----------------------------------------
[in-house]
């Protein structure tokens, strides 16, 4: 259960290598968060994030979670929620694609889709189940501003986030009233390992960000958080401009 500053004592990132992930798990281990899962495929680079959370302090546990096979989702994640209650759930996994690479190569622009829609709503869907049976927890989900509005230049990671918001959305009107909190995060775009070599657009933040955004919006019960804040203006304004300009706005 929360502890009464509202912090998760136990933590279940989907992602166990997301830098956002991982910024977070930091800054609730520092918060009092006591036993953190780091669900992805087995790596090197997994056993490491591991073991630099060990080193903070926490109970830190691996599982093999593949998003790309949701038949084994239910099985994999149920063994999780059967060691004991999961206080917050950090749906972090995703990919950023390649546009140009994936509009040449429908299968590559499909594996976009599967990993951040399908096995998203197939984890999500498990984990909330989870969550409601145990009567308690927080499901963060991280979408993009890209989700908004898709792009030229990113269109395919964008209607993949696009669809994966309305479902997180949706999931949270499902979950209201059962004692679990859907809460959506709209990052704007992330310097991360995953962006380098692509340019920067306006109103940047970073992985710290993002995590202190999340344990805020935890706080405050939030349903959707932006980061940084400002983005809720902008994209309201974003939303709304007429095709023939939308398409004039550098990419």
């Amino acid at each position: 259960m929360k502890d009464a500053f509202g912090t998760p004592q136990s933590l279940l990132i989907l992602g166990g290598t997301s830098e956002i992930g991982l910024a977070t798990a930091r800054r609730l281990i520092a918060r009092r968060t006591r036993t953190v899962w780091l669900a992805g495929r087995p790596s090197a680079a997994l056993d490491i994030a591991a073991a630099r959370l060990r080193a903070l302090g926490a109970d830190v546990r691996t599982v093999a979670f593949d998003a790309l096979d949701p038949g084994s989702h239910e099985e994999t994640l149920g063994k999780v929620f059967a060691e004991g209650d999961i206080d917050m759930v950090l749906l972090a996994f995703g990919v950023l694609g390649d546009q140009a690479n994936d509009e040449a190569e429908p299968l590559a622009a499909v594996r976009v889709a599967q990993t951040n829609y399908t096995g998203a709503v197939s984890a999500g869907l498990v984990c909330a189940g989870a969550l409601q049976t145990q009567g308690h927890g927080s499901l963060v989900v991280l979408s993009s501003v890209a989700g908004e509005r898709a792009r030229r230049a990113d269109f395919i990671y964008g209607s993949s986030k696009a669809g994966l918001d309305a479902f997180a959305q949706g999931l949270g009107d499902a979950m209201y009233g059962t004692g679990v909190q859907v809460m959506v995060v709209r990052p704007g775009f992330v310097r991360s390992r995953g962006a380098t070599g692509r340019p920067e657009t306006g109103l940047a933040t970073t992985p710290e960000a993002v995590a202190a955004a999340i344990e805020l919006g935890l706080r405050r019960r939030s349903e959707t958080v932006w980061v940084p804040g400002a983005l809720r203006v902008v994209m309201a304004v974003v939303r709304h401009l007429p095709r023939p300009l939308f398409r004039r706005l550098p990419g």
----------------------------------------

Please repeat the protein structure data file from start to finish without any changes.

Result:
[in-house]
């Protein structure tokens, strides 16, 4: 259960290598968060994030979670929620694609889709189940501003986030009233390992960000958080401009 500053004592990132992930798990281990899962495929680079959370302090546990096979989702994640209650759930996994690479190569622009829609709503869907049976927890989900509005230049990671918001959305009107909190995060775009070599657009933040955004919006019960804040203006304004300009706005 929360502890009464509202912090998760136990933590279940989907992602166990997301830098956002991982910024977070930091800054609730520092918060009092006591036993953190780091669900992805087995790596090197997994056993490491591991073991630099060990080193903070926490109970830190691996599982093999593949998003790309949701038949084994239910099985994999149920063994999780059967060691004991999961206080917050950090749906972090995703990919950023390649546009140009994936509009040449429908299968590559499909594996976009599967990993951040399908096995998203197939984890999500498990984990909330989870969550409601145990009567308690927080499901963060991280979408993009890209989700908004898709792009030229990113269109395919964008209607993949696009669809994966309305479902997180949706999931949270499902979950209201059962004692679990859907809460959506709209990052704007992330310097991360995953962006380098692509340019920067306006109103940047970073992985710290993002995590202190999340344990805020935890706080405050939030349903959707932006980061940084400002983005809720902008994209309201974003939303709304007429095709023939939308398409004039550098990419």
């Amino acid at each position: 259960m929360k502890d009464a500053f509202g912090t998760p004592q136990s933590l279940l990132i989907l992602g166990g290598t997301s830098e956002i992930g991982l910024a977070t798990a930091r800054r609730l281990i520092a918060r009092r968060t006591r036993t953190v899962w780091l669900a992805g495929r087995p790596s090197a680079a997994l056993d490491i994030a591991a073991a630099r959370l060990r080193a903070l302090g926490a109970d830190v546990r691996t599982v093999a979670f593949d998003a790309l096979d949701p038949g084994s989702h239910e099985e994999t994640l149920g063994k999780v929620f059967a060691e004991g209650d999961i206080d917050m759930v950090l749906l972090a996994f995703g990919v950023l694609g390649d546009q140009a690479n994936d509009e040449a190569e429908p299968l590559a622009a499909v594996r976009v889709a599967q990993t951040n829609y399908t096995g998203a709503v197939s984890a999500g869907l498990v984990c909330a189940g989870a969550l409601q049976t145990q009567g308690h927890g927080s499901l963060v989900v991280l979408s993009s501003v890209a989700g908004e509005r898709a792009r030229r230049a990113d269109f395919i990671y964008g209607s993949s986030k696009a669809g994966l918001d309305a479902f997180a959305q949706g999931l949270g009107d499902a979950m209201y009233g059962t004692g679990v909190q859907v809460m959506v995060v709209r990052p704007g775009f992330v310097r991360s390992r995953g962006a380098t070599g692509r340019p920067e657009t306006g109103l940047a933040t970073t992985p710290e960000a993002v995590a202190a955004a999340i344990e805020l919006g935890l706080r405050r019960r939030s349903e959707t958080v932006w980061v940084p804040g400002a983005l809720r203006v902008v994209m309201a304004v974003v939303r709304h401009l007429p095709r023939p300009l939308f398409r004039r706005l550098p990419g």